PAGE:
9 But if ye turn unto me, and keep my commandments, and do them; though there were of you cast out unto the uttermost part of the heaven, yet will I gather them from thence, and will bring them unto the place that I have chosen to set my name there.

10 Now these are thy servants and thy people, whom thou hast redeemed by thy great power, and by thy strong hand.

Nehemiah reminds himself of the nature of God: He is a God of forgiveness, a God of restoration, a God of great power. When the heart is right, God can change all the external circumstances of a situation and make it entirely different. And he will do so, according to his promise. Let us, like Nehemiah did remind him of his promise.

Only once in the history of the world has there been a prediction made of the entire history of a nation. It is found in the book of Deuteronomy, Chapters 28-30. There, in a marvelous message, Moses prophetically outlines the entire history of Israel. He said they would disobey God; they would be scattered among the nations; they would go into exile. But if there they would turn again and acknowledge their evil, God would restore them and bring them back to the land. Nehemiah reminds God of that wonderfully gracious promise.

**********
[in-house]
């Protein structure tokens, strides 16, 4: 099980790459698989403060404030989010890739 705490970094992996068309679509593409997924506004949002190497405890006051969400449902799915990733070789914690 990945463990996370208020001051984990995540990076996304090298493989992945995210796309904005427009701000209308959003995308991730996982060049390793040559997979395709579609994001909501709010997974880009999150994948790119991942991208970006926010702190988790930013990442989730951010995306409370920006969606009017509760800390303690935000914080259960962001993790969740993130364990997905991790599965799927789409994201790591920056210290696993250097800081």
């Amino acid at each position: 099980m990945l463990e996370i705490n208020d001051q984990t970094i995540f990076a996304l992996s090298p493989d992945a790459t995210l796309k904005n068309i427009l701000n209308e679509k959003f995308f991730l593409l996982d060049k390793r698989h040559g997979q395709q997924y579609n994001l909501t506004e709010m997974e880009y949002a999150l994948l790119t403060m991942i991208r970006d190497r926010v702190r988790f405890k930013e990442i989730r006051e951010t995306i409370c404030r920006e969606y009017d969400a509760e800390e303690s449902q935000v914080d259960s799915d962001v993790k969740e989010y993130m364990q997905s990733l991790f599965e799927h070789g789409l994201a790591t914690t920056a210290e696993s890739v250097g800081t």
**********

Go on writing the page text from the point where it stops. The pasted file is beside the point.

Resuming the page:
Even the prodigal son in Jesus’ story in the New Testament, languishing in the far country, eating pig’s food, reminds himself that his last resort is, “I will arise and go back to my father,” (Luke 15:18a KJV). When he comes back, to his great surprise, he finds his father with open arms ready to receive him.

The fourth thing Nehemiah did was: he requested specific help to begin this process:

Nehemiah 1:10-11 (KJV)

10 Now these are thy servants and thy people, whom thou hast redeemed by thy great power, and by thy strong hand.

11 O Lord, I beseech thee, let now thine ear be attentive to the prayer of thy servant, and to the prayer of thy servants, who desire to fear thy name: and prosper, I pray thee, thy servant this day, and grant him mercy in the sight of this man. For I was the king’s cupbearer.
Nehemia had a place to start. It was not going to be easy, but he knew what he had to do. It was going to take the authority of the top power in the whole empire (in fact in the whole world of that day). That is not easy to arrange, but Nehemiah believed that God would help him. And so he started to pray, and asked for grace and strength to carry out the steps that are necessary to begin recovery.

No matter what the ruin of any life may be there is always a place to start. There is a place where we must begin. After acknowledging our brokenness and allowing to feel and work through the accompanying feelings, we may need to apologize to someone, pay restitution or extend outward in prayer toward others to the best of our ability. We may need to stop some practice that is wrong. We need to open ourselves up to counsel. We need to get some guidance. There is always a first step. That is where we must begin.

And whatever we pray, pray that God will give us the grace, strength and determination to take that step. Then, the process of healing, restoration and recovery has begun. When we are responsive and take responsibility, God will take his. Move mountains or nations, stop the sun from turning if he has to. He will put us before the kings of this world to influence them and be an extension of him to the world.